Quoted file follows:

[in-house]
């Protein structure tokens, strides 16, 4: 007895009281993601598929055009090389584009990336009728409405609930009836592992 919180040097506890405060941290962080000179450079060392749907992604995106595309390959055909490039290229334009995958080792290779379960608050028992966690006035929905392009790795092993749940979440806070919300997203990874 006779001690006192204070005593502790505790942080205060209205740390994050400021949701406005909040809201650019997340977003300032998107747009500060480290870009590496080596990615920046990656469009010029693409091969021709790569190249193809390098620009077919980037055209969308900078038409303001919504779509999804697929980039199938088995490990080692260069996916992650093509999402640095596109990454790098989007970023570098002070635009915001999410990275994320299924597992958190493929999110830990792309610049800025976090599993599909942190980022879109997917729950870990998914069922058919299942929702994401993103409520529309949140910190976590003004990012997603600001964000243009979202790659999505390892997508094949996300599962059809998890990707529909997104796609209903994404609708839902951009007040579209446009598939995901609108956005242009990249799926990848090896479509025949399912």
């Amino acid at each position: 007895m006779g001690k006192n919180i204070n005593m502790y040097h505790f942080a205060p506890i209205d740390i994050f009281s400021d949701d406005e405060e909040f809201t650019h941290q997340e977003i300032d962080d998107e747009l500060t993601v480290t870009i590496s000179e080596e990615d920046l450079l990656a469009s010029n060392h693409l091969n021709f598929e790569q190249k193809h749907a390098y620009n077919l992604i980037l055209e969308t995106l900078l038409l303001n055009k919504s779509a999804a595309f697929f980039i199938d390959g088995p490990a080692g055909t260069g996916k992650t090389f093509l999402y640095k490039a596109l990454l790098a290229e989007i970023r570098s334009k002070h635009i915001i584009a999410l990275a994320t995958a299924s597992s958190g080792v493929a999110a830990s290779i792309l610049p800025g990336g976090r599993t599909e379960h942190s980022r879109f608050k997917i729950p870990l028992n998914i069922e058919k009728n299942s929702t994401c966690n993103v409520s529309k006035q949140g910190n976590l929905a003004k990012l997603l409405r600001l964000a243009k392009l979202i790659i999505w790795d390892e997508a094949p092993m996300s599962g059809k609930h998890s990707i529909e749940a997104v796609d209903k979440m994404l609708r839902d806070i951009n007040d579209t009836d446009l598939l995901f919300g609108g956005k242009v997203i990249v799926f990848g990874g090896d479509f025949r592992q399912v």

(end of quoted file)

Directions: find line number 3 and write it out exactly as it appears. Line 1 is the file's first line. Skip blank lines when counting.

């Amino acid at each position: 007895m006779g001690k006192n919180i204070n005593m502790y040097h505790f942080a205060p506890i209205d740390i994050f009281s400021d949701d406005e405060e909040f809201t650019h941290q997340e977003i300032d962080d998107e747009l500060t993601v480290t870009i590496s000179e080596e990615d920046l450079l990656a469009s010029n060392h693409l091969n021709f598929e790569q190249k193809h749907a390098y620009n077919l992604i980037l055209e969308t995106l900078l038409l303001n055009k919504s779509a999804a595309f697929f980039i199938d390959g088995p490990a080692g055909t260069g996916k992650t090389f093509l999402y640095k490039a596109l990454l790098a290229e989007i970023r570098s334009k002070h635009i915001i584009a999410l990275a994320t995958a299924s597992s958190g080792v493929a999110a830990s290779i792309l610049p800025g990336g976090r599993t599909e379960h942190s980022r879109f608050k997917i729950p870990l028992n998914i069922e058919k009728n299942s929702t994401c966690n993103v409520s529309k006035q949140g910190n976590l929905a003004k990012l997603l409405r600001l964000a243009k392009l979202i790659i999505w790795d390892e997508a094949p092993m996300s599962g059809k609930h998890s990707i529909e749940a997104v796609d209903k979440m994404l609708r839902d806070i951009n007040d579209t009836d446009l598939l995901f919300g609108g956005k242009v997203i990249v799926f990848g990874g090896d479509f025949r592992q399912v």